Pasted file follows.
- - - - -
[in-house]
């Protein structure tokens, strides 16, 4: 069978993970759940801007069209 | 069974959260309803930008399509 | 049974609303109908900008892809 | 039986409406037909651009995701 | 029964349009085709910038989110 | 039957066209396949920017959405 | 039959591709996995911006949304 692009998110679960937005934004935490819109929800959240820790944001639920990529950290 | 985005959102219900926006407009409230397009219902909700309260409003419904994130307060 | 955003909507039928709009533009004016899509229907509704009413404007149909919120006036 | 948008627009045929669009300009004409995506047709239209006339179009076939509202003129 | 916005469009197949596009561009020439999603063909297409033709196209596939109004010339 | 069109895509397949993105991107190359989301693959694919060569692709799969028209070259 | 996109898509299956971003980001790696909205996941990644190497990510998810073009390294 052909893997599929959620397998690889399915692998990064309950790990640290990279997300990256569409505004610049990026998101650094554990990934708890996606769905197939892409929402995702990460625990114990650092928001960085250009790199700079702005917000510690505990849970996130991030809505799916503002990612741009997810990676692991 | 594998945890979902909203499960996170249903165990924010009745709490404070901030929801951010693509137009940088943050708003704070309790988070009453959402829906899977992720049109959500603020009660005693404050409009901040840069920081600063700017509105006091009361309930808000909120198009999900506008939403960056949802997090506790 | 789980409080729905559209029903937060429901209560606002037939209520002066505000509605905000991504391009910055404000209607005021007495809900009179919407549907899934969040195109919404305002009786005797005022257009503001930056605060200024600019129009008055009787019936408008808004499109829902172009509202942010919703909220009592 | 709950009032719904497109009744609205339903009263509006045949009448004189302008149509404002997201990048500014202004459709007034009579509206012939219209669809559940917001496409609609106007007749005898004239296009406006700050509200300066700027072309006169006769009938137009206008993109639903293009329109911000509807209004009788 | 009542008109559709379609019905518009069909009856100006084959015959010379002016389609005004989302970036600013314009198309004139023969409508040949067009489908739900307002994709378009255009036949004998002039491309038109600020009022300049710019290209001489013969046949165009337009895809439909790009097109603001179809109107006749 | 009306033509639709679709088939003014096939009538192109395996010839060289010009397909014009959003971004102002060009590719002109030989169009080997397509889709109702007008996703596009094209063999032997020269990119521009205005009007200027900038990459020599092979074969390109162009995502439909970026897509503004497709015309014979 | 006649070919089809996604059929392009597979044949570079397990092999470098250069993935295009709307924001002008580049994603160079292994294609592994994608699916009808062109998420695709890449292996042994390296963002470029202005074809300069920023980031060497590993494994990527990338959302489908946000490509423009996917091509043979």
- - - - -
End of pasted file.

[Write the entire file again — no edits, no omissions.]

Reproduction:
[in-house]
């Protein structure tokens, strides 16, 4: 069978993970759940801007069209 | 069974959260309803930008399509 | 049974609303109908900008892809 | 039986409406037909651009995701 | 029964349009085709910038989110 | 039957066209396949920017959405 | 039959591709996995911006949304 692009998110679960937005934004935490819109929800959240820790944001639920990529950290 | 985005959102219900926006407009409230397009219902909700309260409003419904994130307060 | 955003909507039928709009533009004016899509229907509704009413404007149909919120006036 | 948008627009045929669009300009004409995506047709239209006339179009076939509202003129 | 916005469009197949596009561009020439999603063909297409033709196209596939109004010339 | 069109895509397949993105991107190359989301693959694919060569692709799969028209070259 | 996109898509299956971003980001790696909205996941990644190497990510998810073009390294 052909893997599929959620397998690889399915692998990064309950790990640290990279997300990256569409505004610049990026998101650094554990990934708890996606769905197939892409929402995702990460625990114990650092928001960085250009790199700079702005917000510690505990849970996130991030809505799916503002990612741009997810990676692991 | 594998945890979902909203499960996170249903165990924010009745709490404070901030929801951010693509137009940088943050708003704070309790988070009453959402829906899977992720049109959500603020009660005693404050409009901040840069920081600063700017509105006091009361309930808000909120198009999900506008939403960056949802997090506790 | 789980409080729905559209029903937060429901209560606002037939209520002066505000509605905000991504391009910055404000209607005021007495809900009179919407549907899934969040195109919404305002009786005797005022257009503001930056605060200024600019129009008055009787019936408008808004499109829902172009509202942010919703909220009592 | 709950009032719904497109009744609205339903009263509006045949009448004189302008149509404002997201990048500014202004459709007034009579509206012939219209669809559940917001496409609609106007007749005898004239296009406006700050509200300066700027072309006169006769009938137009206008993109639903293009329109911000509807209004009788 | 009542008109559709379609019905518009069909009856100006084959015959010379002016389609005004989302970036600013314009198309004139023969409508040949067009489908739900307002994709378009255009036949004998002039491309038109600020009022300049710019290209001489013969046949165009337009895809439909790009097109603001179809109107006749 | 009306033509639709679709088939003014096939009538192109395996010839060289010009397909014009959003971004102002060009590719002109030989169009080997397509889709109702007008996703596009094209063999032997020269990119521009205005009007200027900038990459020599092979074969390109162009995502439909970026897509503004497709015309014979 | 006649070919089809996604059929392009597979044949570079397990092999470098250069993935295009709307924001002008580049994603160079292994294609592994994608699916009808062109998420695709890449292996042994390296963002470029202005074809300069920023980031060497590993494994990527990338959302489908946000490509423009996917091509043979």